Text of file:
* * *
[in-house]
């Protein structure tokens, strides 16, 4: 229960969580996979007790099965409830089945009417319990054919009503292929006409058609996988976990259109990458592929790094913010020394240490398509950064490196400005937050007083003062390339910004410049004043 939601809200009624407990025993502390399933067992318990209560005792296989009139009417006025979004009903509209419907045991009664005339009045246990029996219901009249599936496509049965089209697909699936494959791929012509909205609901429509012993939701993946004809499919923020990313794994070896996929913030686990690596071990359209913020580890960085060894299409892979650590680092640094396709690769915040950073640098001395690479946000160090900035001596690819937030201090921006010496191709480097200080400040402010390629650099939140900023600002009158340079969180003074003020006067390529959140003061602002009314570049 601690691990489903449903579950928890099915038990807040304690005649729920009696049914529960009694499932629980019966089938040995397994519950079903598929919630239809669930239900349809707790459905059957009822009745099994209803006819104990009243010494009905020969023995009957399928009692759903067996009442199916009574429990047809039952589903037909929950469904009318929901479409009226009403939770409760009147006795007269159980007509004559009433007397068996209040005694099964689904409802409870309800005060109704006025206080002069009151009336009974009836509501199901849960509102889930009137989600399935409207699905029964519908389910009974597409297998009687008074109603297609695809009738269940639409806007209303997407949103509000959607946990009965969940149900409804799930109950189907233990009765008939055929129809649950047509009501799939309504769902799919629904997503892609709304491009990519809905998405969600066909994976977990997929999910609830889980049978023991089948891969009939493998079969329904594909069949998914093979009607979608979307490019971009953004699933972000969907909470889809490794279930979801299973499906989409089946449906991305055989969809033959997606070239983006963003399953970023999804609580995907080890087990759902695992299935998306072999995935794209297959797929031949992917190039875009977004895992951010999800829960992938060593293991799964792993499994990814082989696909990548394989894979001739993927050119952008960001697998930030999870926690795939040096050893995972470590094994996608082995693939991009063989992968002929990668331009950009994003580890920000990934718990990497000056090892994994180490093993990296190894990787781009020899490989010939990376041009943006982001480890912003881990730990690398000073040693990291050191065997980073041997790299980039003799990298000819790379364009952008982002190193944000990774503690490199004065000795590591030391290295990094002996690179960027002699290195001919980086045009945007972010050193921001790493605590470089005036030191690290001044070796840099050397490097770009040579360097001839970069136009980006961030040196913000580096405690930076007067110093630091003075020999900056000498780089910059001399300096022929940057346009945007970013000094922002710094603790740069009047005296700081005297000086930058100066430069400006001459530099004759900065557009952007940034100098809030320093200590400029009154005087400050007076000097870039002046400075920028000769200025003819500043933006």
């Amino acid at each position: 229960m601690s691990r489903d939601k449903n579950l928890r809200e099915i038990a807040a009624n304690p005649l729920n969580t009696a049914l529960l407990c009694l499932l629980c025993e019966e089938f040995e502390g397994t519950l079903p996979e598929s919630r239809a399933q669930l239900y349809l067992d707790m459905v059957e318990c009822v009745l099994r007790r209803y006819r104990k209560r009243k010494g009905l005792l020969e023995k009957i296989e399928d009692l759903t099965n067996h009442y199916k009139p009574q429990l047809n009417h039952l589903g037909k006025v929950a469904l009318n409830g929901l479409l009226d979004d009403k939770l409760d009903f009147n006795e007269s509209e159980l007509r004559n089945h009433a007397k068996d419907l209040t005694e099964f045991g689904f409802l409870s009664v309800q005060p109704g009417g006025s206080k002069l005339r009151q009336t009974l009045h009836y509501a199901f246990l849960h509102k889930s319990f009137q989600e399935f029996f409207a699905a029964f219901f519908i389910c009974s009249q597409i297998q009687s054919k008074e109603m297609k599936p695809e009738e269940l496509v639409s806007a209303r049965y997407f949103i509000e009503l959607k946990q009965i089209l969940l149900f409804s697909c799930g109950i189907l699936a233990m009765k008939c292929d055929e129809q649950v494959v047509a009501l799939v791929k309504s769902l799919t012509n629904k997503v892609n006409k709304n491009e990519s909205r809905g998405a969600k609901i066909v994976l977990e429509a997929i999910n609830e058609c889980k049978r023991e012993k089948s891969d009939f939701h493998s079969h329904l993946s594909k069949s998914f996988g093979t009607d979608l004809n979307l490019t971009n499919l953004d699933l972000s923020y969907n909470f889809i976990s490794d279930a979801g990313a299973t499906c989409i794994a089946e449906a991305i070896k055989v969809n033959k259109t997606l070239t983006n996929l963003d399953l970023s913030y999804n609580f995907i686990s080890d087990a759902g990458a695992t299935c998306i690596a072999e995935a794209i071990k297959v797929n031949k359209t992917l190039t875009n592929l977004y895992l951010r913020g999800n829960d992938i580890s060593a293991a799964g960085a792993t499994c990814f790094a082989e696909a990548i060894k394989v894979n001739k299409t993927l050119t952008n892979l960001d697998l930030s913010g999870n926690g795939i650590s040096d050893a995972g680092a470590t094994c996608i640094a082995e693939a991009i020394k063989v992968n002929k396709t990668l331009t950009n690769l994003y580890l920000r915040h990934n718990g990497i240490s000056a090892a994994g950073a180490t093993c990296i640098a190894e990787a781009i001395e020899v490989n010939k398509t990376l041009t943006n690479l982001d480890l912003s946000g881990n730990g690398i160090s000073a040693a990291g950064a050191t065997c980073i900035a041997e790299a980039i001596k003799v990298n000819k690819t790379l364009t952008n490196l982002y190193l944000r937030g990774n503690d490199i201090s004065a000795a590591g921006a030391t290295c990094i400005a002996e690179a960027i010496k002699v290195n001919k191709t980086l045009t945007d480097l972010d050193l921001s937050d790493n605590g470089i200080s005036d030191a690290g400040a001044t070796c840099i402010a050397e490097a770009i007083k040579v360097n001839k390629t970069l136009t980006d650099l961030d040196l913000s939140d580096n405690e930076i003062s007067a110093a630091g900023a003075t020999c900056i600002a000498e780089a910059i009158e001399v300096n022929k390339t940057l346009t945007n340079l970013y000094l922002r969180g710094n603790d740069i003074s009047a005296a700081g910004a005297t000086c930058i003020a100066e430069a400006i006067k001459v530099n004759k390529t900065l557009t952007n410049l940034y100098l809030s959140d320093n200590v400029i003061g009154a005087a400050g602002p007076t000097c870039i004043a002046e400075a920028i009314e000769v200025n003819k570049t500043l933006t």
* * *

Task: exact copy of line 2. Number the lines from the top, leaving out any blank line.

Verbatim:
């Protein structure tokens, strides 16, 4: 229960969580996979007790099965409830089945009417319990054919009503292929006409058609996988976990259109990458592929790094913010020394240490398509950064490196400005937050007083003062390339910004410049004043 939601809200009624407990025993502390399933067992318990209560005792296989009139009417006025979004009903509209419907045991009664005339009045246990029996219901009249599936496509049965089209697909699936494959791929012509909205609901429509012993939701993946004809499919923020990313794994070896996929913030686990690596071990359209913020580890960085060894299409892979650590680092640094396709690769915040950073640098001395690479946000160090900035001596690819937030201090921006010496191709480097200080400040402010390629650099939140900023600002009158340079969180003074003020006067390529959140003061602002009314570049 601690691990489903449903579950928890099915038990807040304690005649729920009696049914529960009694499932629980019966089938040995397994519950079903598929919630239809669930239900349809707790459905059957009822009745099994209803006819104990009243010494009905020969023995009957399928009692759903067996009442199916009574429990047809039952589903037909929950469904009318929901479409009226009403939770409760009147006795007269159980007509004559009433007397068996209040005694099964689904409802409870309800005060109704006025206080002069009151009336009974009836509501199901849960509102889930009137989600399935409207699905029964519908389910009974597409297998009687008074109603297609695809009738269940639409806007209303997407949103509000959607946990009965969940149900409804799930109950189907233990009765008939055929129809649950047509009501799939309504769902799919629904997503892609709304491009990519809905998405969600066909994976977990997929999910609830889980049978023991089948891969009939493998079969329904594909069949998914093979009607979608979307490019971009953004699933972000969907909470889809490794279930979801299973499906989409089946449906991305055989969809033959997606070239983006963003399953970023999804609580995907080890087990759902695992299935998306072999995935794209297959797929031949992917190039875009977004895992951010999800829960992938060593293991799964792993499994990814082989696909990548394989894979001739993927050119952008960001697998930030999870926690795939040096050893995972470590094994996608082995693939991009063989992968002929990668331009950009994003580890920000990934718990990497000056090892994994180490093993990296190894990787781009020899490989010939990376041009943006982001480890912003881990730990690398000073040693990291050191065997980073041997790299980039003799990298000819790379364009952008982002190193944000990774503690490199004065000795590591030391290295990094002996690179960027002699290195001919980086045009945007972010050193921001790493605590470089005036030191690290001044070796840099050397490097770009040579360097001839970069136009980006961030040196913000580096405690930076007067110093630091003075020999900056000498780089910059001399300096022929940057346009945007970013000094922002710094603790740069009047005296700081005297000086930058100066430069400006001459530099004759900065557009952007940034100098809030320093200590400029009154005087400050007076000097870039002046400075920028000769200025003819500043933006």